Enterprises are sold on automation. Compared to legacy processes, automation results in greater productivity, even 24/7 operations, if desired. Furthermore, work is efficient and consistent — machines don’t lose focus near the end of a shift. Additionally, automated tasks are less dependent on specific employees holding on to tribal knowledge that helps them do their jobs well, and when employee turnover occurs, employees don’t take that information with them.
Enterprises have realized that automation overcomes those challenges. However, what enterprises haven’t fully discovered is that benefits from automation can grow exponentially when they create autonomous processes with smart solutions that work together throughout their entire operations.
Operations tend to automate processes iteratively in steps such as:
- Beginning with manual processes, completely reliant on humans to perform work
- Next, providing tools to assist employees to do their jobs more efficiently or accurately, creating a semi-automated stage in which there are only minimal changes to standard operating procedures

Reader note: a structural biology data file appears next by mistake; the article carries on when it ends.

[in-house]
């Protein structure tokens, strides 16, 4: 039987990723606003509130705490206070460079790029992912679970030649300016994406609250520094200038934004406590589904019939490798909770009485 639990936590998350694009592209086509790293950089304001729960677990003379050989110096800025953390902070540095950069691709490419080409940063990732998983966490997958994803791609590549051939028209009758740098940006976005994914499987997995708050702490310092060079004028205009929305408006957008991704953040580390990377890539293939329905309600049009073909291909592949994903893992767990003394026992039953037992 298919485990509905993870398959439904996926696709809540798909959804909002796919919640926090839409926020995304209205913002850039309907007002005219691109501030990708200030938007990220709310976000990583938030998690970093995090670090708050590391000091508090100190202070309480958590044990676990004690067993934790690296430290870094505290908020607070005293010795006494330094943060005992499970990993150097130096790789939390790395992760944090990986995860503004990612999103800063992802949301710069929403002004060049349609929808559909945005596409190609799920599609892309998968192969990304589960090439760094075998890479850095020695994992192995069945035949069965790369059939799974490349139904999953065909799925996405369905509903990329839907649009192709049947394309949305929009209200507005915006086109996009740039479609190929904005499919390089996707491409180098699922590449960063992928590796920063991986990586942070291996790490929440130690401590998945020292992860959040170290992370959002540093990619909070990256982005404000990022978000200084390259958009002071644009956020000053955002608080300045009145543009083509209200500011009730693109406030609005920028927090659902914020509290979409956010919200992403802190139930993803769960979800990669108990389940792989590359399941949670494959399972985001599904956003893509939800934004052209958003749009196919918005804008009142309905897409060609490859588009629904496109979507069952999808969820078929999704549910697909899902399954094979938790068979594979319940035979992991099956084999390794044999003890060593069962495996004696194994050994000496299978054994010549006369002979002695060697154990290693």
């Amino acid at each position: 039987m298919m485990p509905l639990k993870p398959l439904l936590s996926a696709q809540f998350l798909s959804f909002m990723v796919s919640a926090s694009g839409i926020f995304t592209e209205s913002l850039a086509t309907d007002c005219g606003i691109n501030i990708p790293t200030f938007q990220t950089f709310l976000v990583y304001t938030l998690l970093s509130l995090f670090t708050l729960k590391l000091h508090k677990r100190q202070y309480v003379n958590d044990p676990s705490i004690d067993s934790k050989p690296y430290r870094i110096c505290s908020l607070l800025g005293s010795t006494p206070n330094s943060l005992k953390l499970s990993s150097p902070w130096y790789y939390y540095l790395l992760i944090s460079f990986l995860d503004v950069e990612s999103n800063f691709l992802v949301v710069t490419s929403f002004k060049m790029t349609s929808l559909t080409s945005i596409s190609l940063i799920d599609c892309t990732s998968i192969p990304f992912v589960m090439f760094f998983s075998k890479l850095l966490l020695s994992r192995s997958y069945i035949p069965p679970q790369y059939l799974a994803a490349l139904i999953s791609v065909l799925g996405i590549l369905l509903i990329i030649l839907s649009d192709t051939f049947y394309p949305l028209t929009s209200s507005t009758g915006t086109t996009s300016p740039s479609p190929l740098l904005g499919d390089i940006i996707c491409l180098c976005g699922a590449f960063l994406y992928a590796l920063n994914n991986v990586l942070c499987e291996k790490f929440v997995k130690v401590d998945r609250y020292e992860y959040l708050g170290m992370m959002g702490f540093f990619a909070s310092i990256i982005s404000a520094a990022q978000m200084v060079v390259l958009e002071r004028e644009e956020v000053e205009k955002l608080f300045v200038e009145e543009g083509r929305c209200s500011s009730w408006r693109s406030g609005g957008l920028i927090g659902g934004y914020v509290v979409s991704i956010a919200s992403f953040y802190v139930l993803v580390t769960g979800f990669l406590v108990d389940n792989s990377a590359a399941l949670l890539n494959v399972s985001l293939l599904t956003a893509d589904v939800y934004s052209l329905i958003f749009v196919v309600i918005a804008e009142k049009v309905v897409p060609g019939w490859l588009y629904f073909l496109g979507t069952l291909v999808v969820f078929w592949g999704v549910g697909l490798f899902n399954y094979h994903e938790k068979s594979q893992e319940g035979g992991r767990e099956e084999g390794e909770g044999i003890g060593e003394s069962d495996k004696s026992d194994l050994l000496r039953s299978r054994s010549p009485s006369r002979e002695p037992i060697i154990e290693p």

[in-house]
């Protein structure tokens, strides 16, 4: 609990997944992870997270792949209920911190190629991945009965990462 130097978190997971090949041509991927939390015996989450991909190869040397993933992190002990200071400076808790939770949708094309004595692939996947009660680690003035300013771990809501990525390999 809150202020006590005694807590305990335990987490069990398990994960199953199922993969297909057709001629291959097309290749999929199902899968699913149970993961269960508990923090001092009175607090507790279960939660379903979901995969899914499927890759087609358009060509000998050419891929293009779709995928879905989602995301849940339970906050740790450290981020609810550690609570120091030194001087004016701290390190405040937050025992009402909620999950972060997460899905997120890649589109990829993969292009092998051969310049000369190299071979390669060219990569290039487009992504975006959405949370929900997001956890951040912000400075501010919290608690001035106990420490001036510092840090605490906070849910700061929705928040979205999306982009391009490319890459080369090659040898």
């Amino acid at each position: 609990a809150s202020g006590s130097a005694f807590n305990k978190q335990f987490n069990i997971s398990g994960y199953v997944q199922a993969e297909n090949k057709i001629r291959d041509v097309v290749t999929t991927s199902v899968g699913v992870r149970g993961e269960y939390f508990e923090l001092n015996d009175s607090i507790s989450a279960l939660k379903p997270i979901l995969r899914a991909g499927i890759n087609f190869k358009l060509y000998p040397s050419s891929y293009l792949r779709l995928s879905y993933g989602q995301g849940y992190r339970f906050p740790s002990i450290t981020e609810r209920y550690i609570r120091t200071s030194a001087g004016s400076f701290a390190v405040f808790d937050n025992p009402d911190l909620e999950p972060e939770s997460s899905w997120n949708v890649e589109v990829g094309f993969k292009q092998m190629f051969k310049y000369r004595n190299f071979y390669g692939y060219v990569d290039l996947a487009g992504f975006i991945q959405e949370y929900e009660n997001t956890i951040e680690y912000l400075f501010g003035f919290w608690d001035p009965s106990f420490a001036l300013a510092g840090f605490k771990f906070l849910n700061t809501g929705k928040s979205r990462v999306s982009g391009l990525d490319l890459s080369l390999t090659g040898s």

- Then, shifting to enable machines to do more work, further increasing efficiency, reducing costs, and increasing throughput, and moving employees to inspector or operator roles.
- Processes evolve from “automated” to “autonomous,” and human intervention becomes less and less necessary as machine learning (ML) and other forms of artificial intelligence (AI) recognize patterns and make decisions.
- Finally, fully autonomous processes emerge with systems that learn, “think,” and make decisions or take actions on their own.
When a process is autonomous, a human doesn’t need to tell the machine what to do next. The machine knows when to work faster or stop production to prevent damage or hazards. It also knows when things are working as they should and when they aren’t – and how to get processes back on track.
Enterprises with disparate automated processes, autonomous systems, and robots will benefit from the emerging phase in creating efficient operations: swarm autonomy.